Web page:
New day, new week. Be proactive and unite

It is a new day and a new week, giving everyone another opportunity to get back on track on unfinished business, and probably the chance to refocus energies on addressing a crisis that has already claimed lives. 

A lot has been said in the last week on the measles epidemic, which continues to threaten families and communities in the country, with recent figures from the Ministry of Health (M.O.H.) pointing to 700-plus suspected and 48 confirmed cases.

The Government’s declaration of a state of emergency late last Friday through the Acting Prime Minister and Minister of Health, Faimalotoa Kika Stowers should boost the interventions by the M.O.H. to address the growing health crisis.

Full details of the state of emergency orders were published in the November 17, 2019 Sunday Samoan. The orders include compulsory vaccinations, a crackdown on public gatherings, the involvement of Police to keep the peace and provide support where needed, the shutdown of all schools including universities, and the indefinite deferral of school examinations which were scheduled for this week.

While there has been mixed reaction to the declaration of the state of emergency in some quarters when it was announced late Friday, we believe this is an opportune time for families to take heed and get your children vaccinated. 

Even organisations and bodies within the public and private sectors should begin discussions on plans to get their staff vaccinated – in consultation with the local authorities including the M.O.H.– to ensure a convenient time is chosen so as to avoid being in the way of more serious high risk cases.

The authorities – according to the state of emergency orders that were issued on Saturday – will advise the public of a new nationwide vaccination programme on Monday, November 18. It is very important for members of the public to monitor the media for the dates of vaccination programmes and the different locations.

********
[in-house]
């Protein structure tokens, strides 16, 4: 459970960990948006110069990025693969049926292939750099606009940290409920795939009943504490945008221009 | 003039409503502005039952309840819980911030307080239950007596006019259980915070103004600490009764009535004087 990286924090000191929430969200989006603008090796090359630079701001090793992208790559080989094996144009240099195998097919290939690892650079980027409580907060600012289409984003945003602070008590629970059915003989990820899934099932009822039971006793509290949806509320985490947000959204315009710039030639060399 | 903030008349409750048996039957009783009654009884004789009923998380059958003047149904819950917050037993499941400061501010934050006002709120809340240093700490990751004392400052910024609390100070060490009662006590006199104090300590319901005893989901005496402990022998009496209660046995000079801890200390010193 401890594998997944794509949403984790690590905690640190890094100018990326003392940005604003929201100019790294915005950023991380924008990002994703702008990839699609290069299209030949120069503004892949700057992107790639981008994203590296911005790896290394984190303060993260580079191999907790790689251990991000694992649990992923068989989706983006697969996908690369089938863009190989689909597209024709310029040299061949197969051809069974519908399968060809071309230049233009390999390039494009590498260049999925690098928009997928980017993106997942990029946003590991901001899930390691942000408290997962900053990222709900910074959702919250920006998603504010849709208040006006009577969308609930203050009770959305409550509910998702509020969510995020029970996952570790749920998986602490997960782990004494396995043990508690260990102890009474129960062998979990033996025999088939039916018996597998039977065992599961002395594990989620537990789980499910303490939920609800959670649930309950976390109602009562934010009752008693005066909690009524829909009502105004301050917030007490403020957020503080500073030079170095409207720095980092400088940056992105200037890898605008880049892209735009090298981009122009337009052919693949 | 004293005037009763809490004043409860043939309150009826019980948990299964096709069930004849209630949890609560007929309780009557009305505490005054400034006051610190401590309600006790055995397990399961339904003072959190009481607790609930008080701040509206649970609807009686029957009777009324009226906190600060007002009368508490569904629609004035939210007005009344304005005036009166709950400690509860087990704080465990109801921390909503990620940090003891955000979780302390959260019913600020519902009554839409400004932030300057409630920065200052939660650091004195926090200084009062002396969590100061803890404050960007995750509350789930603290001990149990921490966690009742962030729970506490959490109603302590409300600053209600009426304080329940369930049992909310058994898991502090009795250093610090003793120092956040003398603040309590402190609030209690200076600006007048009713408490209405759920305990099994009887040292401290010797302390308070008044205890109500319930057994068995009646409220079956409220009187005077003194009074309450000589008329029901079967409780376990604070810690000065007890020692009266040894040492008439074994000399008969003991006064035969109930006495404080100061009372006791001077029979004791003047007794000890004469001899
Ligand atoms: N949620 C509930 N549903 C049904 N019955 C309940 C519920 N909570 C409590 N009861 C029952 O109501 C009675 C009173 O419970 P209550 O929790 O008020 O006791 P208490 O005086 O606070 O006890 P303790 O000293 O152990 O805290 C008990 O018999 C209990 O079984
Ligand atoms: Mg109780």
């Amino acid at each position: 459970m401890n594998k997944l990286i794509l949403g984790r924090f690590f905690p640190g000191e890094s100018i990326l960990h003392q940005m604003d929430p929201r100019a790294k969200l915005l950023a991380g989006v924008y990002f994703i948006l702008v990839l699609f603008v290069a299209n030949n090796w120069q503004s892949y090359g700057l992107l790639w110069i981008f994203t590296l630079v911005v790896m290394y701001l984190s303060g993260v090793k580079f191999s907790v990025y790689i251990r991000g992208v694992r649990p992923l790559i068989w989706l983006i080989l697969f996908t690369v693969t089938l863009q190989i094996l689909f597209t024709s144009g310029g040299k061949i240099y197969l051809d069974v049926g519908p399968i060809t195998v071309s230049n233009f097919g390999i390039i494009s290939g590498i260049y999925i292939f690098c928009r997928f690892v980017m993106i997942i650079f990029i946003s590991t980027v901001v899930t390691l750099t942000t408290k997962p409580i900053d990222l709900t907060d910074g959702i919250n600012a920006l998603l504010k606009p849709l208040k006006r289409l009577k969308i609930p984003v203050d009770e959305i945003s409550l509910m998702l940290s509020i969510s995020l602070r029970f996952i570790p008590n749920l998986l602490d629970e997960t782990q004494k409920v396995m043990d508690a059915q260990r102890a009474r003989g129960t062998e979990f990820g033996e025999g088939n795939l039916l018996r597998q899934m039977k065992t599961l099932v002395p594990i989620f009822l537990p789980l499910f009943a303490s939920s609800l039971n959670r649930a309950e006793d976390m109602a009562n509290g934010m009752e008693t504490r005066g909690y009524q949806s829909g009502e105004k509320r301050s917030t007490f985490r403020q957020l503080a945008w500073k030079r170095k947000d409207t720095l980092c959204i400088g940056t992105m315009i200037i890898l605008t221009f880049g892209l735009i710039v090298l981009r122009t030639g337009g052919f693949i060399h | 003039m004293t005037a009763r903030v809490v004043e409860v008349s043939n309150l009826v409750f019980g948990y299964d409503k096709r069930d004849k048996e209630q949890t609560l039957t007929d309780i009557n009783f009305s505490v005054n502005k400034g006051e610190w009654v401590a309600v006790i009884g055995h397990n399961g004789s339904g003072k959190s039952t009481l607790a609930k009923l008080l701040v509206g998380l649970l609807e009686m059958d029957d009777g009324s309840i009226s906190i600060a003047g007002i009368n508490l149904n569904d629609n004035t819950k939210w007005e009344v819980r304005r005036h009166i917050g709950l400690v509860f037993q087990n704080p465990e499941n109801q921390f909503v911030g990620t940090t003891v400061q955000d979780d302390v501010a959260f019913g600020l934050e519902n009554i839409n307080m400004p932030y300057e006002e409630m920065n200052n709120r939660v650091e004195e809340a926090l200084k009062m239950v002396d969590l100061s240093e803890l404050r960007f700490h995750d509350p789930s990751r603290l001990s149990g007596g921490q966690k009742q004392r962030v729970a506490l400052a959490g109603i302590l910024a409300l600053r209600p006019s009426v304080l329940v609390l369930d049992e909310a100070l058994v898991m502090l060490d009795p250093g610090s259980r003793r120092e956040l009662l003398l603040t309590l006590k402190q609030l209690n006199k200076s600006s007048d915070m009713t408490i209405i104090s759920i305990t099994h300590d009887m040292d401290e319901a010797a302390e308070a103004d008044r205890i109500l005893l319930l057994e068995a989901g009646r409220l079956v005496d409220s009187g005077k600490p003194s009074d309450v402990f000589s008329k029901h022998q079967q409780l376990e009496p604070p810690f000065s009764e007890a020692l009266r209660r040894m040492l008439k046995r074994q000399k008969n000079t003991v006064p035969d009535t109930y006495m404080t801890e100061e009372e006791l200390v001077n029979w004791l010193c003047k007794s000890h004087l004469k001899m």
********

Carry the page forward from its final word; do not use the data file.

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Some members of the public have asked this newspaper for details of the vaccination programme and whether it is important to attend. Under the state of emergency orders, vaccinations are “now a mandatory legal requirement for all of Samoa”, that is people who have not had the MMR vaccination are now compelled by law to undergo the medical procedure. Failure or refusal to do so would be considered to be in breach of Article 106 of the Samoan Constitution.

We look forward to the dissemination of information on the new vaccination programme, which according to the state of emergency orders is scheduled to be released on Monday. We hope the MOH will be able to use mainstream media and social media platforms, in order to have maximum impact in terms of publicity.

Last weekend the Acting PM and Health Minister slammed this newspaper over what she described as a “personal attack” against her and defamation of her character, over a story that revealed her absence from the country at the height of the measles epidemic.

“For the record, my absence reaffirms the confidence and respect that I hold for the Director General of Health and Management, not to forget our highly qualified competent health professionals, who are working tirelessly day and night to provide health services needed by the whole of Samoa,” she said in a statement.

“That confidence is further cemented with the endorsement from the Prime Minister who served as Acting Minister of Health in my absence and also the entire Cabinet.”

We too respect and acknowledge the work of the MOH staff and the challenging conditions that they are working under to save lives, while mindful of other related-issues such as the July 2018 deaths of the two infants in Savai’i, which saw a moratorium being imposed on the administration of the MMR vaccine in Samoa.

And we also have a responsibility to the people of this nation – the same people and constituencies that the political leaders of this country were given the mandate to govern – to continue to promote their welfare and to be their voice in times of difficulties such as this health crisis. It would be remiss of this newspaper – with a 41-year history of journalism excellence – to accept the status quo and not ask the questions that matter.

At the end of the day, we all want the same outcomes for the people of this nation, so let’s work together to address a growing crisis that needs all hands-on-deck.

Have a lovely Monday Samoa and God bless.

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